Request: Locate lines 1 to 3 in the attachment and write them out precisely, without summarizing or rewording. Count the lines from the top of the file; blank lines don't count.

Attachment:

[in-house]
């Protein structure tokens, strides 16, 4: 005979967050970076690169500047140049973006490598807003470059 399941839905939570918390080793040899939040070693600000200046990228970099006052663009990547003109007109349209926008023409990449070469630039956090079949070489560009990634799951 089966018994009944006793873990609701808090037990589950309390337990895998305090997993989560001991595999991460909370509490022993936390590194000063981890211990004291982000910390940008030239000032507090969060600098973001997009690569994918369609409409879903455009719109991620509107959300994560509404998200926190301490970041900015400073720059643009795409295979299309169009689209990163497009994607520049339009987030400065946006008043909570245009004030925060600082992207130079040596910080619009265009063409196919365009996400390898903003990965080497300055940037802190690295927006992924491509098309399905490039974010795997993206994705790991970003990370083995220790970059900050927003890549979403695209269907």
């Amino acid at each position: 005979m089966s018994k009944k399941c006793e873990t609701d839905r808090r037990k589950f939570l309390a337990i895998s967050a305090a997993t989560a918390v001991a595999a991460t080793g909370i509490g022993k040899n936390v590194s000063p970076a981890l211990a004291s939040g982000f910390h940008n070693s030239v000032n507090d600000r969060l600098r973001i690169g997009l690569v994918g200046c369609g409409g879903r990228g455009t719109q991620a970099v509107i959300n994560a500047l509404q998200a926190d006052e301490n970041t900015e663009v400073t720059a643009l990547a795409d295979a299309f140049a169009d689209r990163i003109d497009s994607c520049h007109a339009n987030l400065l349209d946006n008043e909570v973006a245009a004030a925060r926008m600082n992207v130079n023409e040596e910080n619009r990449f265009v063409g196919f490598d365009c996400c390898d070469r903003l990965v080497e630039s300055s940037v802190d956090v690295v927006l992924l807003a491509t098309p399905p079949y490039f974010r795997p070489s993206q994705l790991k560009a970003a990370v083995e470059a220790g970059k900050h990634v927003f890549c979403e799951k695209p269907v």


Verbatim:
[in-house]
């Protein structure tokens, strides 16, 4: 005979967050970076690169500047140049973006490598807003470059 399941839905939570918390080793040899939040070693600000200046990228970099006052663009990547003109007109349209926008023409990449070469630039956090079949070489560009990634799951 089966018994009944006793873990609701808090037990589950309390337990895998305090997993989560001991595999991460909370509490022993936390590194000063981890211990004291982000910390940008030239000032507090969060600098973001997009690569994918369609409409879903455009719109991620509107959300994560509404998200926190301490970041900015400073720059643009795409295979299309169009689209990163497009994607520049339009987030400065946006008043909570245009004030925060600082992207130079040596910080619009265009063409196919365009996400390898903003990965080497300055940037802190690295927006992924491509098309399905490039974010795997993206994705790991970003990370083995220790970059900050927003890549979403695209269907």
């Amino acid at each position: 005979m089966s018994k009944k399941c006793e873990t609701d839905r808090r037990k589950f939570l309390a337990i895998s967050a305090a997993t989560a918390v001991a595999a991460t080793g909370i509490g022993k040899n936390v590194s000063p970076a981890l211990a004291s939040g982000f910390h940008n070693s030239v000032n507090d600000r969060l600098r973001i690169g997009l690569v994918g200046c369609g409409g879903r990228g455009t719109q991620a970099v509107i959300n994560a500047l509404q998200a926190d006052e301490n970041t900015e663009v400073t720059a643009l990547a795409d295979a299309f140049a169009d689209r990163i003109d497009s994607c520049h007109a339009n987030l400065l349209d946006n008043e909570v973006a245009a004030a925060r926008m600082n992207v130079n023409e040596e910080n619009r990449f265009v063409g196919f490598d365009c996400c390898d070469r903003l990965v080497e630039s300055s940037v802190d956090v690295v927006l992924l807003a491509t098309p399905p079949y490039f974010r795997p070489s993206q994705l790991k560009a970003a990370v083995e470059a220790g970059k900050h990634v927003f890549c979403e799951k695209p269907v």